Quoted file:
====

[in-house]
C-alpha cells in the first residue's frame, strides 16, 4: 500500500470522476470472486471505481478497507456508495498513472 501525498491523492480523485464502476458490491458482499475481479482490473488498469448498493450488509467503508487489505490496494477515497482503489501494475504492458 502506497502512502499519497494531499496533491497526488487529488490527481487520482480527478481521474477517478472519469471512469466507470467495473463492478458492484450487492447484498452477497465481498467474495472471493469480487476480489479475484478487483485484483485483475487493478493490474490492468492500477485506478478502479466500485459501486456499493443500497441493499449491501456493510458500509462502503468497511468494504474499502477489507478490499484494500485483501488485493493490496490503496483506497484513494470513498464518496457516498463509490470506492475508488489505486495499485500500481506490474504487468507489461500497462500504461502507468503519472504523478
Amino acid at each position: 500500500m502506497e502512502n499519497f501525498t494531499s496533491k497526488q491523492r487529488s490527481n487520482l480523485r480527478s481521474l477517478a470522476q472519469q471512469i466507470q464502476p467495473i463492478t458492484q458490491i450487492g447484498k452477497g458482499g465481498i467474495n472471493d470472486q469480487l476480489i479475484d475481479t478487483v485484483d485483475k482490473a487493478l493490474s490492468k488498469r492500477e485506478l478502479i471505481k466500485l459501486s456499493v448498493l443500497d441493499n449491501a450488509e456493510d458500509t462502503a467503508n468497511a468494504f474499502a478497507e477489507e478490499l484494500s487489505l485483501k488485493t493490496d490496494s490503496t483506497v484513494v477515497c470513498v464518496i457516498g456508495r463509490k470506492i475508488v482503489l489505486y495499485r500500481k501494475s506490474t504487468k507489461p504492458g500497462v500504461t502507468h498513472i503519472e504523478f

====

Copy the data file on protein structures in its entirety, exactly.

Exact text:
[in-house]
C-alpha cells in the first residue's frame, strides 16, 4: 500500500470522476470472486471505481478497507456508495498513472 501525498491523492480523485464502476458490491458482499475481479482490473488498469448498493450488509467503508487489505490496494477515497482503489501494475504492458 502506497502512502499519497494531499496533491497526488487529488490527481487520482480527478481521474477517478472519469471512469466507470467495473463492478458492484450487492447484498452477497465481498467474495472471493469480487476480489479475484478487483485484483485483475487493478493490474490492468492500477485506478478502479466500485459501486456499493443500497441493499449491501456493510458500509462502503468497511468494504474499502477489507478490499484494500485483501488485493493490496490503496483506497484513494470513498464518496457516498463509490470506492475508488489505486495499485500500481506490474504487468507489461500497462500504461502507468503519472504523478
Amino acid at each position: 500500500m502506497e502512502n499519497f501525498t494531499s496533491k497526488q491523492r487529488s490527481n487520482l480523485r480527478s481521474l477517478a470522476q472519469q471512469i466507470q464502476p467495473i463492478t458492484q458490491i450487492g447484498k452477497g458482499g465481498i467474495n472471493d470472486q469480487l476480489i479475484d475481479t478487483v485484483d485483475k482490473a487493478l493490474s490492468k488498469r492500477e485506478l478502479i471505481k466500485l459501486s456499493v448498493l443500497d441493499n449491501a450488509e456493510d458500509t462502503a467503508n468497511a468494504f474499502a478497507e477489507e478490499l484494500s487489505l485483501k488485493t493490496d490496494s490503496t483506497v484513494v477515497c470513498v464518496i457516498g456508495r463509490k470506492i475508488v482503489l489505486y495499485r500500481k501494475s506490474t504487468k507489461p504492458g500497462v500504461t502507468h498513472i503519472e504523478f